Mothers, daughters, housewives, physicians, teachers, athleteswomen of all ages and backgrounds were confronted with the horrors of the Holocaust.
The Nazis subjected women, both Jewish and non-Jewish, to unique and brutal persecution. Individual camps and certain areas within concentration camps were designated specifically for women. Often, women, especially those with small children, were the first to be “selected” for gassing at killing centers.
In both camps and ghettos, women were particularly vulnerable to beatings and rape. Pregnant Jewish women often tried to conceal their pregnancies or were forced to submit to abortions.
Some women were leaders or members of ghetto resistance organizations. Others were active in camp armed resistance. Women responded to Nazi oppression in various ways. This Special Focus page highlights the feelings and actions of women during the Nazi era.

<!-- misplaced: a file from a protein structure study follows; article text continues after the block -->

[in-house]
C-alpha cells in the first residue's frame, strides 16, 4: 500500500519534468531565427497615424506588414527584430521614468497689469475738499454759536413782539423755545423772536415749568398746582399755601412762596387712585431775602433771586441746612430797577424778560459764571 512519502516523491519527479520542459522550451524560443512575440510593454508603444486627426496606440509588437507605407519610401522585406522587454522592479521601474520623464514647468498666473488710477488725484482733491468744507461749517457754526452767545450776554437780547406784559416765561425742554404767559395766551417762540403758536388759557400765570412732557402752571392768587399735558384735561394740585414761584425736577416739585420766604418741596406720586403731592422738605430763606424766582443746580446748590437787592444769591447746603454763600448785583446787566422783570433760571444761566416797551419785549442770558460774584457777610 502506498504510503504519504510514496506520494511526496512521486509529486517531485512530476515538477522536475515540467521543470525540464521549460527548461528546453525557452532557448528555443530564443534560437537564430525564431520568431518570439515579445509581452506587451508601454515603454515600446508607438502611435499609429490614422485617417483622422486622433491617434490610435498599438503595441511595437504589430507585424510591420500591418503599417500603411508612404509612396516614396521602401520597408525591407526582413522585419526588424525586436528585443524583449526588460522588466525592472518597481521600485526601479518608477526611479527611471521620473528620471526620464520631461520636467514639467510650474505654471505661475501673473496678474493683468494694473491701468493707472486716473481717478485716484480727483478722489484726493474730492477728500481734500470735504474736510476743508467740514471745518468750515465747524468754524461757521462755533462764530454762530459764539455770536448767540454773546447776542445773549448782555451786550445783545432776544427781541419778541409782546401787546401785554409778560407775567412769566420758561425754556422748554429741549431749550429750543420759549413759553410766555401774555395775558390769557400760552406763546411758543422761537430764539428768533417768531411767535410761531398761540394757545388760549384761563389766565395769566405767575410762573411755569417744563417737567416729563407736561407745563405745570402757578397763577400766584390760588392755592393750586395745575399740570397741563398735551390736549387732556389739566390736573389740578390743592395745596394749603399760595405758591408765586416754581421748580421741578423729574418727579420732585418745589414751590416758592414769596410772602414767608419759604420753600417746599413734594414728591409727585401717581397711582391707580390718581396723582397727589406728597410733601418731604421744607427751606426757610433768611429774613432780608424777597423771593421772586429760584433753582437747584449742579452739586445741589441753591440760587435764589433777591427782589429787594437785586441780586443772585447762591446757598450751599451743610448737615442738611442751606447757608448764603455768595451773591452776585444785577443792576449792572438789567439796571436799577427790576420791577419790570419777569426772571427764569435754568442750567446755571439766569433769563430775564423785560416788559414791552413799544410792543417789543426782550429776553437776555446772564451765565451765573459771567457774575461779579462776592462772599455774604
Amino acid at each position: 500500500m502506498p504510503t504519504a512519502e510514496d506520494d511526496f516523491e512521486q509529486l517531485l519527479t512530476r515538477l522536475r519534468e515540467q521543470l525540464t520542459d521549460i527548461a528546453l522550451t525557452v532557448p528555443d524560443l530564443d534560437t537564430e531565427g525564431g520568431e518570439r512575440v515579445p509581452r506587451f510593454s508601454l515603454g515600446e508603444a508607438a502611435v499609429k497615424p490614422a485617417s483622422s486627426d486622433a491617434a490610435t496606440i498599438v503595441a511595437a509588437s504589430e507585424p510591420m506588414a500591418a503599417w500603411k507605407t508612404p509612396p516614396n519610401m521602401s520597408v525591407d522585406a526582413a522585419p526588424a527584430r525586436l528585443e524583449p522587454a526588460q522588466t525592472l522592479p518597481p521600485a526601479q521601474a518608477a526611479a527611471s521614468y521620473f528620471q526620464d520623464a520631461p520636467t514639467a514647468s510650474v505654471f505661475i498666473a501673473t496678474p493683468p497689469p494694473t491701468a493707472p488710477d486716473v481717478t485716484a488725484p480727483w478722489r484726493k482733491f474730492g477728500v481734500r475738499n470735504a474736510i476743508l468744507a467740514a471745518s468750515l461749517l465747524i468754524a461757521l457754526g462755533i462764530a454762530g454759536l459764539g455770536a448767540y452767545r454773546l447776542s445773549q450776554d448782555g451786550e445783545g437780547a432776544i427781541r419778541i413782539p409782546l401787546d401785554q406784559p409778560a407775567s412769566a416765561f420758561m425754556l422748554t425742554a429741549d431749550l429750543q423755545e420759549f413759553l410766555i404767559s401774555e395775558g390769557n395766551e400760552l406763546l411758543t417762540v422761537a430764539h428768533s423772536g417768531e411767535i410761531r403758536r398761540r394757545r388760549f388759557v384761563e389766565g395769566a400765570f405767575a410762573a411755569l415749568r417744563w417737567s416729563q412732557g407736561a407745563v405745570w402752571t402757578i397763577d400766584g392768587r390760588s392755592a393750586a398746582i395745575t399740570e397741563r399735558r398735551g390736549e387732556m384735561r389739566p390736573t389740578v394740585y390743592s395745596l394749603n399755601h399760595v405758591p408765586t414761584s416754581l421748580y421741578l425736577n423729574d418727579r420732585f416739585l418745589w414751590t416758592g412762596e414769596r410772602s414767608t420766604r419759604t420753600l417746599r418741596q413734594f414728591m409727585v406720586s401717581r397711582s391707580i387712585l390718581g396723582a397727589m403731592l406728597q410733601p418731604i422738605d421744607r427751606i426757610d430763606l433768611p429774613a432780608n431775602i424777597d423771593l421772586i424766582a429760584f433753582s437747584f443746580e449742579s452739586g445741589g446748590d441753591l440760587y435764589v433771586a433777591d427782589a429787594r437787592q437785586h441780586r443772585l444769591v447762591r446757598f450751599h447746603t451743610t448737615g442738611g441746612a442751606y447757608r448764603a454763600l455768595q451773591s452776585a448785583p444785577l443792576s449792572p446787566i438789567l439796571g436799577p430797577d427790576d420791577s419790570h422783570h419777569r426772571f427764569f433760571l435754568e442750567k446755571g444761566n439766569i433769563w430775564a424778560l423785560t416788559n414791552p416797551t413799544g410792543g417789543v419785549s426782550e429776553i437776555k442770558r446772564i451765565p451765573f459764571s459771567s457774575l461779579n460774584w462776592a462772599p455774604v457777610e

Simone Weil kept this blank identification card bearing her picture in case her cover as “Simone Werlin” were blown and she needed to establish a new false identity. Both resistance workers and sympathetic government employees provided her the necessary stamps and signatures. Such forged documents assisted Weil in her work rescuing Jewish children as a member of the relief and rescue organization Oeuvre de Secours aux Enfants (Children’s Aid Society; OSE).
See Artifacts »
Jewish Parachutists from Palestine
Women in the Third Reich
Lesbians and the Third Reich
Corrie ten Boom
Web sites focused on the experiences of women during the Holocaust
(USHMM Library’s Web Links)